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“Bite-Size Bits of Local, National, and Global History”

Federal Triangle in Washington, District of Columbia — The American Northeast (Mid-Atlantic)
 

Equal Justice Under the Law

Make No Little Plans

 

— Federal Triangle Heritage Trail —

 
Equal Justice Under the Law Marker image. Click for full size.
By Craig Swain, June 9, 2012
1. Equal Justice Under the Law Marker
Caption for the photos in the top half:
Artist George Biddle touches up his 1936 mural Society Freed Through Justice on the Department's fifth floor. The panel, left, shows tired, worn, factory workers in an unjust economic system. Upper left, Happy Americans benefit from the economic prosperity of a just society.
Inscription.  The roots of America's top law enforcement agency, the Department of Justice, reach back to 1789. That year the first Congress created the Office of the Attorney General to prosecute lawsuits in the Supreme Court and advise the President and the Cabinet on matters of law. In 1870, after the Civil War spurred an increase in lawsuits, Congress created the Department of Justice to address the increasing demands on the attorney general's office. The Department's modern mission is to enforce the laws and defend the interests of the United States, protect the American people against terrorism and other threats to national security, prevent and control crime, seek just punishment for those who break the law, and ensure equal justice for all citizens.

For the Department's first permanent home, Philadelphia architects Clarence C. Zantzinger and Charles I. Borie, Jr., showcased bold yet elegant Art Deco ornamentation. The 20-foot-high night doors just ahead and most of the building's decorative fixtures are made of aluminum instead of traditional bronze. Colorful mosaics by Washingtonian John Joseph Earley adorn entranceway ceilings. C. Paul
Attorney General Robert F. Kennedy image. Click for full size.
By Craig Swain, June 9, 2012
2. Attorney General Robert F. Kennedy
Attorney General Robert F. Kennedy speaks to civil rights marchers outside the Department of Justice building, June 14, 1963.
Jennewein designed 57 interior and exterior sculptural pieces, including the spectacular Art Deco torchières lighting the entrances.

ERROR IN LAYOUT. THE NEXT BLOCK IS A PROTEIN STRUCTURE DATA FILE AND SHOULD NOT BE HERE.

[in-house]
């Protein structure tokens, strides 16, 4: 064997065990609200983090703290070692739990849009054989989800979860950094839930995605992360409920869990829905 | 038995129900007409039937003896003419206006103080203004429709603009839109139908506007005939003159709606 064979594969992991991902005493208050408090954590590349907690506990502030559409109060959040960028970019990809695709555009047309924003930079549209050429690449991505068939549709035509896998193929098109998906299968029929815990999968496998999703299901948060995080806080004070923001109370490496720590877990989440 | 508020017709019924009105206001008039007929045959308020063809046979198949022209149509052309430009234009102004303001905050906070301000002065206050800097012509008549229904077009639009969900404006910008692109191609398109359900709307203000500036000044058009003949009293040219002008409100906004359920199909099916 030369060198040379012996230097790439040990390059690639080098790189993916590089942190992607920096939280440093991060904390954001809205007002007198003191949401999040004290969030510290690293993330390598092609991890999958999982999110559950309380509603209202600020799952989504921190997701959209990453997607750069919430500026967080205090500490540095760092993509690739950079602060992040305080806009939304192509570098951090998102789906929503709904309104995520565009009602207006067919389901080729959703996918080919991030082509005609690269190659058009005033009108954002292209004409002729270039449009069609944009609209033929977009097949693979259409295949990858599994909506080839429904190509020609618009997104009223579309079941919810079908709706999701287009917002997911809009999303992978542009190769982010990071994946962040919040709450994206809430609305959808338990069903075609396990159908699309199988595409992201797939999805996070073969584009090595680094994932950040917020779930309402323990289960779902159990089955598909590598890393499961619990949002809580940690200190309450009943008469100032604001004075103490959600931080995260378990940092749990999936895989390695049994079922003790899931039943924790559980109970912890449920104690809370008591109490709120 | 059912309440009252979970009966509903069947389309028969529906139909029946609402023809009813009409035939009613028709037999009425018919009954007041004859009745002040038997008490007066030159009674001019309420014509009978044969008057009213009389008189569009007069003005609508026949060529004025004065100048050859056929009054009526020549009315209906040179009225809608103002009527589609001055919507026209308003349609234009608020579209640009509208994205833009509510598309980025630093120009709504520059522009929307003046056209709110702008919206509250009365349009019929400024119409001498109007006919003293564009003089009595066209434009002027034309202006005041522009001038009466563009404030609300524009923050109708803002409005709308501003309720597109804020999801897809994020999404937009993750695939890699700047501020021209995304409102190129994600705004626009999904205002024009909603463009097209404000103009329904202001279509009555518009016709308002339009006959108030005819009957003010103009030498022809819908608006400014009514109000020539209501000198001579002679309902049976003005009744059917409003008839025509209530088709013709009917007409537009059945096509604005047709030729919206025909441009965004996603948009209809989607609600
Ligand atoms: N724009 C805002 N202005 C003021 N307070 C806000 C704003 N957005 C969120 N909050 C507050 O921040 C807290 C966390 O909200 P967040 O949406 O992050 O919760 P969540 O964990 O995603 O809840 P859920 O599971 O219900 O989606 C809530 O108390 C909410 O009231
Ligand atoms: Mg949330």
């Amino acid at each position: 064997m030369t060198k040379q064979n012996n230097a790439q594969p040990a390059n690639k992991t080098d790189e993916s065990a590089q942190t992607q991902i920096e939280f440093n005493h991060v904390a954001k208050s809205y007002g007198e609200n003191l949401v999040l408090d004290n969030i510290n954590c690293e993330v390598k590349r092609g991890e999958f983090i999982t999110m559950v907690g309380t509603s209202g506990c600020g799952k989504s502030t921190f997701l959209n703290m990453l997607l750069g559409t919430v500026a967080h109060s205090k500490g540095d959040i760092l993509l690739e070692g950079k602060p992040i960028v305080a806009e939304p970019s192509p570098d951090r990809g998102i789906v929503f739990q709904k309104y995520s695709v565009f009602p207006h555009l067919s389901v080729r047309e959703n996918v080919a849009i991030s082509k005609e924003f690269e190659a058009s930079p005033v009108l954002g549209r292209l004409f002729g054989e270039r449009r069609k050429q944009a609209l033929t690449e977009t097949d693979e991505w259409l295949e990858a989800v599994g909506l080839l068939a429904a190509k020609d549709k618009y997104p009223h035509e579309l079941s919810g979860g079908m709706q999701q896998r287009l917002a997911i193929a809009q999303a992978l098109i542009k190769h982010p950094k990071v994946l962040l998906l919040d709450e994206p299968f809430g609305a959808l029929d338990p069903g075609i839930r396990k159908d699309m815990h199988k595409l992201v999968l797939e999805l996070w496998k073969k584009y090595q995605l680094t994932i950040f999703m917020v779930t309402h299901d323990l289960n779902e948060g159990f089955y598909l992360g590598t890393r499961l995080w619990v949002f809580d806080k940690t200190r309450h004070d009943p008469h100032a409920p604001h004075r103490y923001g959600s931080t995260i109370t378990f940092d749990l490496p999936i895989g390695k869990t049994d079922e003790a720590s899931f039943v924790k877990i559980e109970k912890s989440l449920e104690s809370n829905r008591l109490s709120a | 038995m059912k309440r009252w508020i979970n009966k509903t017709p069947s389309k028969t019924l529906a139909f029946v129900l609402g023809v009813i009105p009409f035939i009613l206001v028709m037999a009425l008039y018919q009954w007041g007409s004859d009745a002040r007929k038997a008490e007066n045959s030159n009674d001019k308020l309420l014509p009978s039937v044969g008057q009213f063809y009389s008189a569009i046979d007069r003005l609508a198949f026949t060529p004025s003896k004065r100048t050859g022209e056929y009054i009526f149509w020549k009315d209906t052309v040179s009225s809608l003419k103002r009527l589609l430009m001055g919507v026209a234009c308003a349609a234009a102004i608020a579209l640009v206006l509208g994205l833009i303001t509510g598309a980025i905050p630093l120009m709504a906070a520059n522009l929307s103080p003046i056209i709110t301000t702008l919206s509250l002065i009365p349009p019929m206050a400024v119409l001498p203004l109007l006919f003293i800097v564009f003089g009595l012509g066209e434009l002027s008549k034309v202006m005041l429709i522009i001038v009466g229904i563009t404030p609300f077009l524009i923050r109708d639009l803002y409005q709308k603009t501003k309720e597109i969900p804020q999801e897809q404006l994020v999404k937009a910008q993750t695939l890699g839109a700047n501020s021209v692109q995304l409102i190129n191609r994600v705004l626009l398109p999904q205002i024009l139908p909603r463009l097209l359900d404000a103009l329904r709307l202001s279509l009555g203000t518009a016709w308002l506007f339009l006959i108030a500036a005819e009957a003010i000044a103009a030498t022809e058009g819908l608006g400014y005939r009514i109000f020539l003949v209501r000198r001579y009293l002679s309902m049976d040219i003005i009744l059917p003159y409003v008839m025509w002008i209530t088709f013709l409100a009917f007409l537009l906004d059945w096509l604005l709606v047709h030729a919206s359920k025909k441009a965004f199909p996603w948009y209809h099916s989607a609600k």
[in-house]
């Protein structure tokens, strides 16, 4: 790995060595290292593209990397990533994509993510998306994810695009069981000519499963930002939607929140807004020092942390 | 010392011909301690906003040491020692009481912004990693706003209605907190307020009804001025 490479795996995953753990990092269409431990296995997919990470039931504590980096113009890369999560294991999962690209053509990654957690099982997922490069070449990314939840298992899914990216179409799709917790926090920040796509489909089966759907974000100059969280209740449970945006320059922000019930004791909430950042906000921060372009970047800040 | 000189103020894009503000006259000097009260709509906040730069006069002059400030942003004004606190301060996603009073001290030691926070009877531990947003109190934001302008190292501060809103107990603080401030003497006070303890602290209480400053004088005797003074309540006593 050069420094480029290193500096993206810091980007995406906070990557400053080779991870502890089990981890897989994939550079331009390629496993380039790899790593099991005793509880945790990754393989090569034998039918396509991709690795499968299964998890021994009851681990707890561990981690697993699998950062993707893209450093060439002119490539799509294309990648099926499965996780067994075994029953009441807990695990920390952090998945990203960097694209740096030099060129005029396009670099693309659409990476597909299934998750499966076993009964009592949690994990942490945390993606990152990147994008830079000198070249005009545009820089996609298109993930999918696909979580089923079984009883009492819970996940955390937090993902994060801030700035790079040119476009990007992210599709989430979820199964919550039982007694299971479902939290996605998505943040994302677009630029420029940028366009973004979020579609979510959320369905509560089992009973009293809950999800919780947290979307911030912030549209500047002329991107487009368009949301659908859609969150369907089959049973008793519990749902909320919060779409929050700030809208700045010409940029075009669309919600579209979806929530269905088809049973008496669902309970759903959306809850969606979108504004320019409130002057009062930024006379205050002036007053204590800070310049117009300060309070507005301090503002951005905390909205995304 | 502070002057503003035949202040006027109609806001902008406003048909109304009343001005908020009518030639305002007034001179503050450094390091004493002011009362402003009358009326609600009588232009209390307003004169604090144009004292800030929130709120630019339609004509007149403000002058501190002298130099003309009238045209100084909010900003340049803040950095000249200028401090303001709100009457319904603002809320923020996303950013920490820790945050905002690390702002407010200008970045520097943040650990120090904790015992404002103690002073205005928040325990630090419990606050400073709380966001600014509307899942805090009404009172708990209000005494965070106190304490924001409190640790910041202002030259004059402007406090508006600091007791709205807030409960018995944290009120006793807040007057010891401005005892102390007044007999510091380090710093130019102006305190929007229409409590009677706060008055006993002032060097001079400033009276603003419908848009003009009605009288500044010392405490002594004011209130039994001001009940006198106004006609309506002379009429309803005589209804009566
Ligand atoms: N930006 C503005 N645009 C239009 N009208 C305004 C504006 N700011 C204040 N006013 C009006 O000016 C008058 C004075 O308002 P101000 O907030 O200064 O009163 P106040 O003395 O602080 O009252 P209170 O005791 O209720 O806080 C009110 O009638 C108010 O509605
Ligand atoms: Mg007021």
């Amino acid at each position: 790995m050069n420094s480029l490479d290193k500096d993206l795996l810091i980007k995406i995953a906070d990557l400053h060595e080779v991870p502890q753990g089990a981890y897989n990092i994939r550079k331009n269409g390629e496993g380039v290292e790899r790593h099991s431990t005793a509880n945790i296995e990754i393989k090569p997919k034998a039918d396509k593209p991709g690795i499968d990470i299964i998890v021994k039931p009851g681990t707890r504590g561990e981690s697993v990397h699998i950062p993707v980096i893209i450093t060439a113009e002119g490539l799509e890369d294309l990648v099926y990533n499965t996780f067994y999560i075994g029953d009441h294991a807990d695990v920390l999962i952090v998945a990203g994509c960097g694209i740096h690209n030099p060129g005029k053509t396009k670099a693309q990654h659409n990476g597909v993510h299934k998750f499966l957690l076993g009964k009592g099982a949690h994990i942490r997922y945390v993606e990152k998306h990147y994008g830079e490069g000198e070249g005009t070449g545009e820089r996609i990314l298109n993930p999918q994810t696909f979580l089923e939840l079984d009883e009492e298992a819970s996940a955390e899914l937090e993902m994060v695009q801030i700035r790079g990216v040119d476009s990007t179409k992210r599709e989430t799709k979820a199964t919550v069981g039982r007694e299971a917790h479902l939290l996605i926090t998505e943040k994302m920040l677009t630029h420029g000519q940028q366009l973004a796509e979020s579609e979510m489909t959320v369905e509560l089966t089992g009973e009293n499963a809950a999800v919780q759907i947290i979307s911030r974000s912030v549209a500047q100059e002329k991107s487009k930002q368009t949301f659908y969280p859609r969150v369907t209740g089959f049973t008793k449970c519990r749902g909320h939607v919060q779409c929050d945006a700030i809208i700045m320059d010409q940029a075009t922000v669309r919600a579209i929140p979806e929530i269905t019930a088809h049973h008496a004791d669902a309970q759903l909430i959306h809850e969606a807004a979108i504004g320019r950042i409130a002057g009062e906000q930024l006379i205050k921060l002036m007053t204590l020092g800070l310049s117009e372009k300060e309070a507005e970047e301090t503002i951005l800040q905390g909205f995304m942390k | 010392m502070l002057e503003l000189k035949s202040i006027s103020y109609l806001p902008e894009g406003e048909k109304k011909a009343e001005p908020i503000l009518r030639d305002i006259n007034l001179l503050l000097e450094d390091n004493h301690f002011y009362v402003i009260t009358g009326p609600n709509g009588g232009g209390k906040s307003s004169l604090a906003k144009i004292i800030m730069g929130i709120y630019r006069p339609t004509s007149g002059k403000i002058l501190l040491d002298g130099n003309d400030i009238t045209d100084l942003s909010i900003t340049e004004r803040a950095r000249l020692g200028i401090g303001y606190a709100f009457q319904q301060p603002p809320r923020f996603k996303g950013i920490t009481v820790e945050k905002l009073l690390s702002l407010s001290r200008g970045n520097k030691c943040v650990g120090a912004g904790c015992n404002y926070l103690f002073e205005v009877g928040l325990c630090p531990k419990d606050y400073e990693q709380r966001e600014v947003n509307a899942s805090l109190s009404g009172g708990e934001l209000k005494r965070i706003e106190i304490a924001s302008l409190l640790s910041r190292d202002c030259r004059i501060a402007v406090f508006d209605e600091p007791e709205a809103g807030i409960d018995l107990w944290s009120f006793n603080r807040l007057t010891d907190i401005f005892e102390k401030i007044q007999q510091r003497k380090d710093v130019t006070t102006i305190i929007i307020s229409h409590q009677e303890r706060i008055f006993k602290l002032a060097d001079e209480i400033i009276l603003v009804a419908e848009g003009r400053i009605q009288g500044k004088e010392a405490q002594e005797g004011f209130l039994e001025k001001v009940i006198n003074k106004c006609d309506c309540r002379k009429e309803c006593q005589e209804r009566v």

Inside the building are distinctive 1930s-era murals illustrating how law and justice improve American life. Painter George Biddle, one of the artist, had persuaded his friend and schoolmate President Franklin D. Roosevelt to fund public murals. Roosevelt's New Deal went on to commission important works of civic art throughout the Federal Triangle and the nation.

The building was named the Robert F. Kennedy Department of Justice Building in 2001 to honor the slain former attorney general.
 
Erected 2012 by Cultural Tourism DC. (Marker Number 14.)
 
Topics and series. This historical marker is listed in these topic lists: Arts, Letters, MusicGovernment & PoliticsLaw Enforcement. In addition, it is included in the Federal Triangle Heritage Trail series list.
 
Location. 38° 53.54′ N, 77° 1.54′ W. Marker is in Federal Triangle in Washington, District of Columbia. Marker is at the intersection of Constitution Avenue Northwest (U.S. 1/50) and 10th Street Northwest, on the right when traveling west on Constitution Avenue Northwest. Touch for map. Marker is
U.S. Marshals and James Meredith image. Click for full size.
By Craig Swain, June 9, 2012
3. U.S. Marshals and James Meredith
U.S. Marshals from the Department of Justice escort James Meredith to class at the University of Mississippi, 1962. Meredith's arrival desegregated the historically white institution.
at or near this postal address: 950 Pennsylvania Avenue Northwest, Washington DC 20530, United States of America. Touch for directions.
 
Other nearby markers. At least 8 other markers are within walking distance of this marker. Solomon G. Brown (within shouting distance of this marker); Cedar of Lebanon (within shouting distance of this marker); Colossal Head 4 (replica) (about 400 feet away, measured in a direct line); Nathan Hale (about 400 feet away); The American Elm that Grew Along with America (about 400 feet away); Our Tax Dollars (about 600 feet away); Temple for Our History (about 600 feet away); Pollinator Profile: Hummingbirds (about 600 feet away). Touch for a list and map of all markers in Federal Triangle.
 
Back of Marker image. Click for full size.
By Craig Swain, June 9, 2012
4. Back of Marker
Piggly Wiggly Grocery image. Click for full size.
By Craig Swain, June 9, 2012
5. Piggly Wiggly Grocery
The Department of Justice building replaced the buildings at right that once served the wholesale and retail market district here. Around 1920 truck drivers for the Piggly Wiggly modern grocery store chain posed by their trucks on C Street at 10th Street. Behind them is the 11th Street (eastern) side of the Old Post Office.
Map of the Federal Triangle Heritage Trail System image. Click for full size.
By Craig Swain, June 9, 2012
6. Map of the Federal Triangle Heritage Trail System
Equal Justice Under the Law Marker image. Click for full size.
By Craig Swain, June 9, 2012
7. Equal Justice Under the Law Marker
Aluminum Doors image. Click for full size.
By Craig Swain, June 9, 2012
8. Aluminum Doors
Doorway at the Justice Department Building image. Click for full size.
By Craig Swain, June 9, 2012
9. Doorway at the Justice Department Building
 
 
Credits. This page was last revised on May 18, 2020. It was originally submitted on July 6, 2012, by Craig Swain of Leesburg, Virginia. This page has been viewed 441 times since then and 10 times this year. Photos:   1. submitted on July 6, 2012, by Craig Swain of Leesburg, Virginia.   2, 3, 4, 5, 6, 7, 8, 9. submitted on August 21, 2012, by Craig Swain of Leesburg, Virginia.
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Jul. 16, 2020